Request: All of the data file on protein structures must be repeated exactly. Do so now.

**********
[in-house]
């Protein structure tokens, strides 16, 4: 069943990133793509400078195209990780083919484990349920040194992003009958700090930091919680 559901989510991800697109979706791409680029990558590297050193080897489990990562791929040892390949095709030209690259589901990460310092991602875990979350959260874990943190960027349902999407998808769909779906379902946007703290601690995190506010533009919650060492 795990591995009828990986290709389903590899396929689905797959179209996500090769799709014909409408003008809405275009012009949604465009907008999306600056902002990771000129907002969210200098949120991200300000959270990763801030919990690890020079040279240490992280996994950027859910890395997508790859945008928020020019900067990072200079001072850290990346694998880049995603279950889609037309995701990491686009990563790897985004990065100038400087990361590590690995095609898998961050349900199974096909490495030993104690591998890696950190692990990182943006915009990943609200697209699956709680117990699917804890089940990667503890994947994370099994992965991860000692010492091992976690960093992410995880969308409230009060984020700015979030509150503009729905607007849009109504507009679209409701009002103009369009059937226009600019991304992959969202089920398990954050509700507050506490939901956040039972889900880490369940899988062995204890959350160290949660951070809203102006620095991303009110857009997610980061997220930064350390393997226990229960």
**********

[in-house]
């Protein structure tokens, strides 16, 4: 069943990133793509400078195209990780083919484990349920040194992003009958700090930091919680 559901989510991800697109979706791409680029990558590297050193080897489990990562791929040892390949095709030209690259589901990460310092991602875990979350959260874990943190960027349902999407998808769909779906379902946007703290601690995190506010533009919650060492 795990591995009828990986290709389903590899396929689905797959179209996500090769799709014909409408003008809405275009012009949604465009907008999306600056902002990771000129907002969210200098949120991200300000959270990763801030919990690890020079040279240490992280996994950027859910890395997508790859945008928020020019900067990072200079001072850290990346694998880049995603279950889609037309995701990491686009990563790897985004990065100038400087990361590590690995095609898998961050349900199974096909490495030993104690591998890696950190692990990182943006915009990943609200697209699956709680117990699917804890089940990667503890994947994370099994992965991860000692010492091992976690960093992410995880969308409230009060984020700015979030509150503009729905607007849009109504507009679209409701009002103009369009059937226009600019991304992959969202089920398990954050509700507050506490939901956040039972889900880490369940899988062995204890959350160290949660951070809203102006620095991303009110857009997610980061997220930064350390393997226990229960």